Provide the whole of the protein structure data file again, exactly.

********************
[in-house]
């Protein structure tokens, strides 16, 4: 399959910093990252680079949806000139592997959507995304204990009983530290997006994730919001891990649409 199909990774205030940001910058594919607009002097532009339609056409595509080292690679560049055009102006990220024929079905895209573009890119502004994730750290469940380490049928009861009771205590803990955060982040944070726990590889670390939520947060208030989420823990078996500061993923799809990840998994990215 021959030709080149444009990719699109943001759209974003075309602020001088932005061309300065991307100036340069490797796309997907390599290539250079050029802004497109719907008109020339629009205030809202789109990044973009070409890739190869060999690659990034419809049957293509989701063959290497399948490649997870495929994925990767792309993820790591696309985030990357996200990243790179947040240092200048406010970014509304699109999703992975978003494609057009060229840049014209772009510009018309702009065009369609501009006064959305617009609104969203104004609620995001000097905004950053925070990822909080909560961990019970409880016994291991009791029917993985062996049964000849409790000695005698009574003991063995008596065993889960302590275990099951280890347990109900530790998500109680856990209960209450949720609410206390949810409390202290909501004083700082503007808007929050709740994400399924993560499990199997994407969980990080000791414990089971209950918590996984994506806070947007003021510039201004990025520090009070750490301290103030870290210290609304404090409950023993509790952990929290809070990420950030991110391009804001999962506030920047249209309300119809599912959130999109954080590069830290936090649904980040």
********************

[in-house]
């Protein structure tokens, strides 16, 4: 399959910093990252680079949806000139592997959507995304204990009983530290997006994730919001891990649409 199909990774205030940001910058594919607009002097532009339609056409595509080292690679560049055009102006990220024929079905895209573009890119502004994730750290469940380490049928009861009771205590803990955060982040944070726990590889670390939520947060208030989420823990078996500061993923799809990840998994990215 021959030709080149444009990719699109943001759209974003075309602020001088932005061309300065991307100036340069490797796309997907390599290539250079050029802004497109719907008109020339629009205030809202789109990044973009070409890739190869060999690659990034419809049957293509989701063959290497399948490649997870495929994925990767792309993820790591696309985030990357996200990243790179947040240092200048406010970014509304699109999703992975978003494609057009060229840049014209772009510009018309702009065009369609501009006064959305617009609104969203104004609620995001000097905004950053925070990822909080909560961990019970409880016994291991009791029917993985062996049964000849409790000695005698009574003991063995008596065993889960302590275990099951280890347990109900530790998500109680856990209960209450949720609410206390949810409390202290909501004083700082503007808007929050709740994400399924993560499990199997994407969980990080000791414990089971209950918590996984994506806070947007003021510039201004990025520090009070750490301290103030870290210290609304404090409950023993509790952990929290809070990420950030991110391009804001999962506030920047249209309300119809599912959130999109954080590069830290936090649904980040």